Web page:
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Dance Your Way to Psychic Sex

Dance Your Way to Psychic Sex by Alice Turing

Every now and then I end up reading a book that takes me by surprise. It’s not always a huge surprise, sometimes that surprise sneaks up on me part way through the book with the realisation that I’m really enjoying it, and sometimes that surprise waits until the end to reveal itself as I realise I’m disappointed that the book has ended.

Dance Your Way to Psychic Sex is one of those books.

I’m lucky enough to know the author who very kindly sent me a copy of this, her second book. She’s had no joy in finding a publisher for it in the UK (it’s been published in Germany already) and has taken on the not inconsiderable task of self-publishing it. But enough of that, the question is, is it worth buying?

Well, that depends.

If you want a book that delights in simple narrative, which has a well paced story to keep you intrigued and turning the pages, a book that dabbles in drugs and sex and sexuality, and above all if you want a book that presumes you are able to follow along without signposts at every turn, then you should buy this book.

If you want a book that doles our the same descriptive prose and spells out each and every plot twist to make sure you are following along (you know, because you are an idiot), then you probably shouldn’t.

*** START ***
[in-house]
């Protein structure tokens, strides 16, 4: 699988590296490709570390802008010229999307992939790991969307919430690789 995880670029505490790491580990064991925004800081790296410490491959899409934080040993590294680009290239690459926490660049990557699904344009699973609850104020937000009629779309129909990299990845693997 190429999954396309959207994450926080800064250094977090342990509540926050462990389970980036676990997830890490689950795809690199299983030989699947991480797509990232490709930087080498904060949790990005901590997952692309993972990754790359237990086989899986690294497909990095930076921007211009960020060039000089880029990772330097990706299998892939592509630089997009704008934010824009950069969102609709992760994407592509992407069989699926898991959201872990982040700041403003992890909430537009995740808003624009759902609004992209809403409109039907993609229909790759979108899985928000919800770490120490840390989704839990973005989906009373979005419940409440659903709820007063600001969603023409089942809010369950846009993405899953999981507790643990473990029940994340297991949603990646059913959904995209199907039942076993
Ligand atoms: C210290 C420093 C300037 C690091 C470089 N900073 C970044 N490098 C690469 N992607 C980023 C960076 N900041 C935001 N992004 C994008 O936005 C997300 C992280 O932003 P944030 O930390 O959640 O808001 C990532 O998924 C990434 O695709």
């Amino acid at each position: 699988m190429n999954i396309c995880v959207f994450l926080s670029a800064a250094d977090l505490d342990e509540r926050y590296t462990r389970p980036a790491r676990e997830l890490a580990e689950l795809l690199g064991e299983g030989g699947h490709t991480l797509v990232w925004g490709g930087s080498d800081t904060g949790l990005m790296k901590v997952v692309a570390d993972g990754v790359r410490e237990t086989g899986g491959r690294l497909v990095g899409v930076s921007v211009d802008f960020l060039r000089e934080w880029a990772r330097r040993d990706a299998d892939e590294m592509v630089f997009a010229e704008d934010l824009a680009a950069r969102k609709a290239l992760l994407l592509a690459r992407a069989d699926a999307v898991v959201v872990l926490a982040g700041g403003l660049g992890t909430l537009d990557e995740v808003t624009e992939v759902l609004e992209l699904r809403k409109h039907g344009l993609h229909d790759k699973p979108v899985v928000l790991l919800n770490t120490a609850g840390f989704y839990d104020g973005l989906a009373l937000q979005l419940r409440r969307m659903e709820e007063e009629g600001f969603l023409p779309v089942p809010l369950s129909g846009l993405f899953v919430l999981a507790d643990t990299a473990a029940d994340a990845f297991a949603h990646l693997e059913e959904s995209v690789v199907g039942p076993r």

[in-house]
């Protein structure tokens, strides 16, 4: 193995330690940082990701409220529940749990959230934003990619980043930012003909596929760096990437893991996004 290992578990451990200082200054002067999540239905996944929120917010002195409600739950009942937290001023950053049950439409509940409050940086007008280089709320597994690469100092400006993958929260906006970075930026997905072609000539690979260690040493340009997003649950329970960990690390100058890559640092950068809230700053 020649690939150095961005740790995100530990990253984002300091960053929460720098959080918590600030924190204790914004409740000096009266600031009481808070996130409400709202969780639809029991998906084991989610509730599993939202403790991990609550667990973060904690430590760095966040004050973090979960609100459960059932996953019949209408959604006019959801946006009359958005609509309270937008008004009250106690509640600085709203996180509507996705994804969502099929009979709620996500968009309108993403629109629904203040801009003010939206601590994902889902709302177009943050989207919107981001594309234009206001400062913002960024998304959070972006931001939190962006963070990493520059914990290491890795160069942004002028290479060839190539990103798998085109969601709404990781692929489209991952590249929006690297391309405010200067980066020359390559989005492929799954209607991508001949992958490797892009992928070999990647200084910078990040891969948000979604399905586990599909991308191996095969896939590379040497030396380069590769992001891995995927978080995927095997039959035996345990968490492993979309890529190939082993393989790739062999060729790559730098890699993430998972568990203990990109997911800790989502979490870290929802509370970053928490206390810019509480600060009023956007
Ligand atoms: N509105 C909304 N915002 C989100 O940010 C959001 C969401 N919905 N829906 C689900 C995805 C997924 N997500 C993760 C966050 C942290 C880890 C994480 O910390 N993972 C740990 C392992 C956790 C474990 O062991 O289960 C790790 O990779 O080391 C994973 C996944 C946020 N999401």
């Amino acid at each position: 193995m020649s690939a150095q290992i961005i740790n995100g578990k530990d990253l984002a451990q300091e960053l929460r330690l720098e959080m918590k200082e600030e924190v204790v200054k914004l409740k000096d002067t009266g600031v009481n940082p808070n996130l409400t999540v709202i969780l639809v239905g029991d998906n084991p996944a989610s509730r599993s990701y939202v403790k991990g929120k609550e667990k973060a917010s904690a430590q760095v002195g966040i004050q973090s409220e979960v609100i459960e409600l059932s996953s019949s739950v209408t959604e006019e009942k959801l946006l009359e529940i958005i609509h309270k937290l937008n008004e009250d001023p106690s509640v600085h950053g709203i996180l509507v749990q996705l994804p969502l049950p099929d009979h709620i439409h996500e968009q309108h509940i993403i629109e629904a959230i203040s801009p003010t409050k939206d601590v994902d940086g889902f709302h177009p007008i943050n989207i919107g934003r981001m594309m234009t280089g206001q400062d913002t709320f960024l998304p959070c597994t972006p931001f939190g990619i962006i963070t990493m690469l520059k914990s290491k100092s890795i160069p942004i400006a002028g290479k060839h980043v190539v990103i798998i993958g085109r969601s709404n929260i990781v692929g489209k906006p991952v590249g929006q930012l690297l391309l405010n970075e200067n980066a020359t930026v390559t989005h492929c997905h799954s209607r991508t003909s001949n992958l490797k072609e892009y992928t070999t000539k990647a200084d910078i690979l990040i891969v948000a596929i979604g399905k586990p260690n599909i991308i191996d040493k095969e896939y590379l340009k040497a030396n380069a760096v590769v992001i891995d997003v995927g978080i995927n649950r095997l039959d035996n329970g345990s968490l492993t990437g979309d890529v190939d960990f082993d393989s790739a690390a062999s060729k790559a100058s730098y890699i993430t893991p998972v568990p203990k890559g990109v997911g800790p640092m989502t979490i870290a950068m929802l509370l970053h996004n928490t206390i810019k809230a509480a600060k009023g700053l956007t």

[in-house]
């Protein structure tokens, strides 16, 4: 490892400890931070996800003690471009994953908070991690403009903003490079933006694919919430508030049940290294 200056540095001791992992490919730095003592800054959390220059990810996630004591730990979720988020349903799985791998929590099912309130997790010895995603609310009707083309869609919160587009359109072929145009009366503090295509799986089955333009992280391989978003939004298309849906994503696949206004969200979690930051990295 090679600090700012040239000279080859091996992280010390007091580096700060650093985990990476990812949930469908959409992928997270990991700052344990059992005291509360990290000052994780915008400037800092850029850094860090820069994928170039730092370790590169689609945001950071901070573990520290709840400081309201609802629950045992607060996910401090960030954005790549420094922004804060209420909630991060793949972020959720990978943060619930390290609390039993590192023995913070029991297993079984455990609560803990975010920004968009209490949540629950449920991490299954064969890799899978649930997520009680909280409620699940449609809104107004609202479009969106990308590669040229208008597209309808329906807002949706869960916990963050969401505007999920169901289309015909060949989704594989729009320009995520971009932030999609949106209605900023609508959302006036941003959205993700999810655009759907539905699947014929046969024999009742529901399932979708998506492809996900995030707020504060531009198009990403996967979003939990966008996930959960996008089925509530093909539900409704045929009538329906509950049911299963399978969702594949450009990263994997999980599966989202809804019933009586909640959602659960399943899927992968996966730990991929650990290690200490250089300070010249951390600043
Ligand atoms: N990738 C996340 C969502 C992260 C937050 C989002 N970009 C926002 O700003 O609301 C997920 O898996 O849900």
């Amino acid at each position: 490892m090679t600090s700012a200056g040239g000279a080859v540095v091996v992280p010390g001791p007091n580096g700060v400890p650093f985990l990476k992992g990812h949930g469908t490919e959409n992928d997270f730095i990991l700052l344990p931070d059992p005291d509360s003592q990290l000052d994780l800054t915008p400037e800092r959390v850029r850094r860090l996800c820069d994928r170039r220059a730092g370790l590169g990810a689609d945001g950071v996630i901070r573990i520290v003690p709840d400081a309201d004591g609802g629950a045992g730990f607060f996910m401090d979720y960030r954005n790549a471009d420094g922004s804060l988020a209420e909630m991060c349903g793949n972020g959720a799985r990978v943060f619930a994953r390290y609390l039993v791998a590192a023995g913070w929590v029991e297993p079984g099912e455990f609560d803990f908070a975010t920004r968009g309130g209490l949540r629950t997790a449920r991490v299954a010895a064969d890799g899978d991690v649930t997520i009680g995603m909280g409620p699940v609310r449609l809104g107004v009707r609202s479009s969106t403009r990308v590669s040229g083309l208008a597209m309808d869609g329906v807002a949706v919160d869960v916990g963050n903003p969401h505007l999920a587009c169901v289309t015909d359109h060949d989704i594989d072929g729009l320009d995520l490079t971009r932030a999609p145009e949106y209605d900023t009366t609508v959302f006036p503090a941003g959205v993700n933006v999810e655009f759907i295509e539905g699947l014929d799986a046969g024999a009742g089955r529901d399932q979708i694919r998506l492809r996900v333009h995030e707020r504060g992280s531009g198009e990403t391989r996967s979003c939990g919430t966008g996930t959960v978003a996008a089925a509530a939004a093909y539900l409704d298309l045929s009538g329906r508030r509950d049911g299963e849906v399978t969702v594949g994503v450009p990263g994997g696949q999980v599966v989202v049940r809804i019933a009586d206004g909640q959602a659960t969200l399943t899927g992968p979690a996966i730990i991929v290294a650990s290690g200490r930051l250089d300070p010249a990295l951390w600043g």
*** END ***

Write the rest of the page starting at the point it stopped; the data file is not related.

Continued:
It is a book about magic and trickery, emotions and desires, and the kind of everyday people we all know. A single mother and her son, a failing magician and his frustrated wife, all of whom end up tangled together in a day to day existence which hints at whimsy from the off. The story taps into our basic human needs of connection and hope, and that an underlying need to have something to believe in, no matter what it, or how ridiculous, it is.

It’s loaded with sharp dialogue, some gorgeous imagery, and is punctuated with a down to earth wit which has you laughing and smiling, before yanking you back to the story which invariably manages to keep you guessing as the quirks of main characters are explored. It would be wrong to say that this is a lightweight book, as the plot cleverly weaves events together, each mirroring the last as you tumble to the conclusion.

I think it’s telling the story closes with two of the characters having books published, a bittersweet reminder that so many talented writers, such as Alice, remain unpublished, which is a shame because this is easily one of the more original stories I’ve read all year.

Enough from me though, go get your own copy: http://www.danceyourway.co.uk/




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And then… nothing

All quiet on the house front unfortunately.

But I have been able to crack on with some website work and as always it’s great when the client is accomodating, helpful and all round just a nice guy. Say hi to www.davidbelbin.com (then go buy one of his books!).